When 48-year-old Raymond Marcus first came to the LightHouse, he had no interest in trying to learn Braille, even though he had once carefully studied the letters on a free Braille alphabet card someone had given him years ago.
Marcus has had problems with his vision all his life due to Retinitis Pigmentosa, which has left him with limited vision. He attended a vision loss rehabilitation class twelve years ago, but he says, “I was just going through the motions. I wasn’t really benefiting from it. At the time I had a lot of resentment towards my vision.”
But in October, 2008 he learned about the LightHouse and began attending our peer-led support group. “It really helped to hear other people’s stories.” This experience encouraged him to take advantage of other LightHouse services. He completed Orientation and Mobility Training and the Living With Vision Loss series. Then, social worker Linda Porelle gently suggested the possibility of learning Braille.
“It was too intimidating,” said Marcus, “I didn’t think I could do it.”
Marcus took the initial test anyway, and found to his surprise that he was better at it than he thought he would be.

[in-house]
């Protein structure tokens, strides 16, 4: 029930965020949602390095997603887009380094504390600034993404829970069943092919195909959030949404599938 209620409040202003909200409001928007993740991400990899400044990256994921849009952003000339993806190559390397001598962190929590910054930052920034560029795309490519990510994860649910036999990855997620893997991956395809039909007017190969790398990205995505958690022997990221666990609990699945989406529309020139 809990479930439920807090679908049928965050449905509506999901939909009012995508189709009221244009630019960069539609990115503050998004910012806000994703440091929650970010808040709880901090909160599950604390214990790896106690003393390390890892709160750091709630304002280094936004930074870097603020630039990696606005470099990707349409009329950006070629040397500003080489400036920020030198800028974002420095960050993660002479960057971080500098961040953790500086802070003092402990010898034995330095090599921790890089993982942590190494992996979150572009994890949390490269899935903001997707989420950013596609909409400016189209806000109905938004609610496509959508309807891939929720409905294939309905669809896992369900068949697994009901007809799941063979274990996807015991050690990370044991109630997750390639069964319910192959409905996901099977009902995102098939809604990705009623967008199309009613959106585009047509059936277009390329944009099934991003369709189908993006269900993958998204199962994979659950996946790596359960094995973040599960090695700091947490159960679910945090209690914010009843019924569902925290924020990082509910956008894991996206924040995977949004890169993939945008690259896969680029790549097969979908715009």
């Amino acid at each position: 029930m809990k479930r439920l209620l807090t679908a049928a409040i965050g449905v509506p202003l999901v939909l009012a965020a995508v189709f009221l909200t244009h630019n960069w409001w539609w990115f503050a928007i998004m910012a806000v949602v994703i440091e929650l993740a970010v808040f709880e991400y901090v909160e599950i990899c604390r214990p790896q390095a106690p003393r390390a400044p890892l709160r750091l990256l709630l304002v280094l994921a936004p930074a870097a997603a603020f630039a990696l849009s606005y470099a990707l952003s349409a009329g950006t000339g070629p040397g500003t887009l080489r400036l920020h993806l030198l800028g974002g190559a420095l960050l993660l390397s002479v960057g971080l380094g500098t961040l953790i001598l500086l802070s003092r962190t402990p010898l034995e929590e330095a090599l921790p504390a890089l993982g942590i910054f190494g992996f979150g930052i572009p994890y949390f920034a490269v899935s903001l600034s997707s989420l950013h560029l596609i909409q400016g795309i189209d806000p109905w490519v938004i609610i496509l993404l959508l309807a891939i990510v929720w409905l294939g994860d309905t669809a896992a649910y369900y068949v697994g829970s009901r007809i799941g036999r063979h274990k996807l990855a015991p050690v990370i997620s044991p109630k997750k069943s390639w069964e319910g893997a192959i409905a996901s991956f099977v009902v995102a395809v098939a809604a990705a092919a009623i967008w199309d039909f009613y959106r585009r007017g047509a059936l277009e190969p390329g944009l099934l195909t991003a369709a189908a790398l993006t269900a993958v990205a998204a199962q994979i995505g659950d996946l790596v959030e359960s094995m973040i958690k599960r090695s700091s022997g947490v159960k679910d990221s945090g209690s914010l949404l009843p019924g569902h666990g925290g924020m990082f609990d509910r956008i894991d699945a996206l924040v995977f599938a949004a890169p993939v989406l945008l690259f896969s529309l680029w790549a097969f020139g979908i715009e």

He began weekly Braille classes with LightHouse Braille instructor Divina Fontanilla this January. Using a Perkins Brailler borrowed from the LightHouse, he started with simple tasks such as making labels and taking down phone numbers and addresses and moved on to basic reading.
He loves the result of his efforts. “I am amazed that I can read without worrying about having enough light. I can take my Braille with me on the bus, on Paratransit, anywhere,” said Marcus. “With Braille playing cards, I can even sit and play cards with my aunt and cousin.” He is also using a Braille calendar, and writing by hand with a slate and stylus.
Now, just five classes letter, Marcus is pages away from completing the course in Grade One Braille. About to move on to learning the more challenging Grade Two Braille he says, “I’m kind of intimidated to memorize more letters and all the combinations of syllables. But all I can do is try and see what happens.
“My experience at the LightHouse has been a series of new beginnings. One class would end and something new would begin. I never know what the next thing will be, and it’s still continuing today.”